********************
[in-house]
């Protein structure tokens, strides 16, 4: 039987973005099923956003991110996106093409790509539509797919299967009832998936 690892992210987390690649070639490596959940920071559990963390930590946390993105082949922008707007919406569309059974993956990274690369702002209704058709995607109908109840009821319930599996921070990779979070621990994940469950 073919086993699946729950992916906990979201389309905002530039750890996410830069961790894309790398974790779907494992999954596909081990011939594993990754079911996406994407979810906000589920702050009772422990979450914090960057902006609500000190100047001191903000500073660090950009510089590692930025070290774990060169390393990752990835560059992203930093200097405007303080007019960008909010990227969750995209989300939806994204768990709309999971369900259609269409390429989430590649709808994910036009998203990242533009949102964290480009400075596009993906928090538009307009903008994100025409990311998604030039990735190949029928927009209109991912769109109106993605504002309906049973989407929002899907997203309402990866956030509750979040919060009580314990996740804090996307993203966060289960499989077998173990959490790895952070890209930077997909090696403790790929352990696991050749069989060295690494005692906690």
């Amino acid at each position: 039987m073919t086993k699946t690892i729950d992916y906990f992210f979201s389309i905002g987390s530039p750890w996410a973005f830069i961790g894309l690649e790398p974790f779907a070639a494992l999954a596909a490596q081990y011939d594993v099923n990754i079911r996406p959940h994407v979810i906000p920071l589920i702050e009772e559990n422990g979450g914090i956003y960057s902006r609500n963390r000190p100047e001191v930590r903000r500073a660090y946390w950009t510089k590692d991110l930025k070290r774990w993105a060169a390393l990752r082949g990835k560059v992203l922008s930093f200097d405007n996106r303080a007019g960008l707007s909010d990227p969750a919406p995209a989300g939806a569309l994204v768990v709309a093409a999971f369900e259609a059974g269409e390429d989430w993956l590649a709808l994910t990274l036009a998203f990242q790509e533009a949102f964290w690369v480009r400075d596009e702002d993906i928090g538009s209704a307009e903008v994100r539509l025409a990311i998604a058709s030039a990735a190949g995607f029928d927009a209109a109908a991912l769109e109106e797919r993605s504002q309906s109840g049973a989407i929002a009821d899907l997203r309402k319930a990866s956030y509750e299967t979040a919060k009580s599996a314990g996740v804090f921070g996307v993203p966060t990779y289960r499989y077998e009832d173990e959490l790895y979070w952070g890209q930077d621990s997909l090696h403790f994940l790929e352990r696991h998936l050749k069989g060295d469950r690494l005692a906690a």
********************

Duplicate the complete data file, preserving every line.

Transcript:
[in-house]
């Protein structure tokens, strides 16, 4: 039987973005099923956003991110996106093409790509539509797919299967009832998936 690892992210987390690649070639490596959940920071559990963390930590946390993105082949922008707007919406569309059974993956990274690369702002209704058709995607109908109840009821319930599996921070990779979070621990994940469950 073919086993699946729950992916906990979201389309905002530039750890996410830069961790894309790398974790779907494992999954596909081990011939594993990754079911996406994407979810906000589920702050009772422990979450914090960057902006609500000190100047001191903000500073660090950009510089590692930025070290774990060169390393990752990835560059992203930093200097405007303080007019960008909010990227969750995209989300939806994204768990709309999971369900259609269409390429989430590649709808994910036009998203990242533009949102964290480009400075596009993906928090538009307009903008994100025409990311998604030039990735190949029928927009209109991912769109109106993605504002309906049973989407929002899907997203309402990866956030509750979040919060009580314990996740804090996307993203966060289960499989077998173990959490790895952070890209930077997909090696403790790929352990696991050749069989060295690494005692906690």
């Amino acid at each position: 039987m073919t086993k699946t690892i729950d992916y906990f992210f979201s389309i905002g987390s530039p750890w996410a973005f830069i961790g894309l690649e790398p974790f779907a070639a494992l999954a596909a490596q081990y011939d594993v099923n990754i079911r996406p959940h994407v979810i906000p920071l589920i702050e009772e559990n422990g979450g914090i956003y960057s902006r609500n963390r000190p100047e001191v930590r903000r500073a660090y946390w950009t510089k590692d991110l930025k070290r774990w993105a060169a390393l990752r082949g990835k560059v992203l922008s930093f200097d405007n996106r303080a007019g960008l707007s909010d990227p969750a919406p995209a989300g939806a569309l994204v768990v709309a093409a999971f369900e259609a059974g269409e390429d989430w993956l590649a709808l994910t990274l036009a998203f990242q790509e533009a949102f964290w690369v480009r400075d596009e702002d993906i928090g538009s209704a307009e903008v994100r539509l025409a990311i998604a058709s030039a990735a190949g995607f029928d927009a209109a109908a991912l769109e109106e797919r993605s504002q309906s109840g049973a989407i929002a009821d899907l997203r309402k319930a990866s956030y509750e299967t979040a919060k009580s599996a314990g996740v804090f921070g996307v993203p966060t990779y289960r499989y077998e009832d173990e959490l790895y979070w952070g890209q930077d621990s997909l090696h403790f994940l790929e352990r696991h998936l050749k069989g060295d469950r690494l005692a906690a």